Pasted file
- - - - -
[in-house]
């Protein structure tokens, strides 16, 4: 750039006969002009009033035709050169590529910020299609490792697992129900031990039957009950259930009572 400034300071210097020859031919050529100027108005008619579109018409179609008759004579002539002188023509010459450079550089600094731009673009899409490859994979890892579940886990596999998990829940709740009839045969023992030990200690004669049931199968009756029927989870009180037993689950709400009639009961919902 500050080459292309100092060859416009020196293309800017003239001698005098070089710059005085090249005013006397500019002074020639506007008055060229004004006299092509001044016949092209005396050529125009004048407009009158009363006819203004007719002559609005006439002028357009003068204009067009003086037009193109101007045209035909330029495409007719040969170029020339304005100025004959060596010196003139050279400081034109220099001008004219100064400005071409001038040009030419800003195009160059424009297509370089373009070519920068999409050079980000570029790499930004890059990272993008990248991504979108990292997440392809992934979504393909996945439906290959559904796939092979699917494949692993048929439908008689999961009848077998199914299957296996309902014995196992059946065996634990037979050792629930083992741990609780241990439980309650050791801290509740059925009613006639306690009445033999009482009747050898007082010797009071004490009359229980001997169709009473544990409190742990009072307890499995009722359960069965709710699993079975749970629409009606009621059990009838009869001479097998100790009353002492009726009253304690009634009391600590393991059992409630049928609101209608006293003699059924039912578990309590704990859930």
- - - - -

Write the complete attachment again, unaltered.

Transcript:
[in-house]
């Protein structure tokens, strides 16, 4: 750039006969002009009033035709050169590529910020299609490792697992129900031990039957009950259930009572 400034300071210097020859031919050529100027108005008619579109018409179609008759004579002539002188023509010459450079550089600094731009673009899409490859994979890892579940886990596999998990829940709740009839045969023992030990200690004669049931199968009756029927989870009180037993689950709400009639009961919902 500050080459292309100092060859416009020196293309800017003239001698005098070089710059005085090249005013006397500019002074020639506007008055060229004004006299092509001044016949092209005396050529125009004048407009009158009363006819203004007719002559609005006439002028357009003068204009067009003086037009193109101007045209035909330029495409007719040969170029020339304005100025004959060596010196003139050279400081034109220099001008004219100064400005071409001038040009030419800003195009160059424009297509370089373009070519920068999409050079980000570029790499930004890059990272993008990248991504979108990292997440392809992934979504393909996945439906290959559904796939092979699917494949692993048929439908008689999961009848077998199914299957296996309902014995196992059946065996634990037979050792629930083992741990609780241990439980309650050791801290509740059925009613006639306690009445033999009482009747050898007082010797009071004490009359229980001997169709009473544990409190742990009072307890499995009722359960069965709710699993079975749970629409009606009621059990009838009869001479097998100790009353002492009726009253304690009634009391600590393991059992409630049928609101209608006293003699059924039912578990309590704990859930």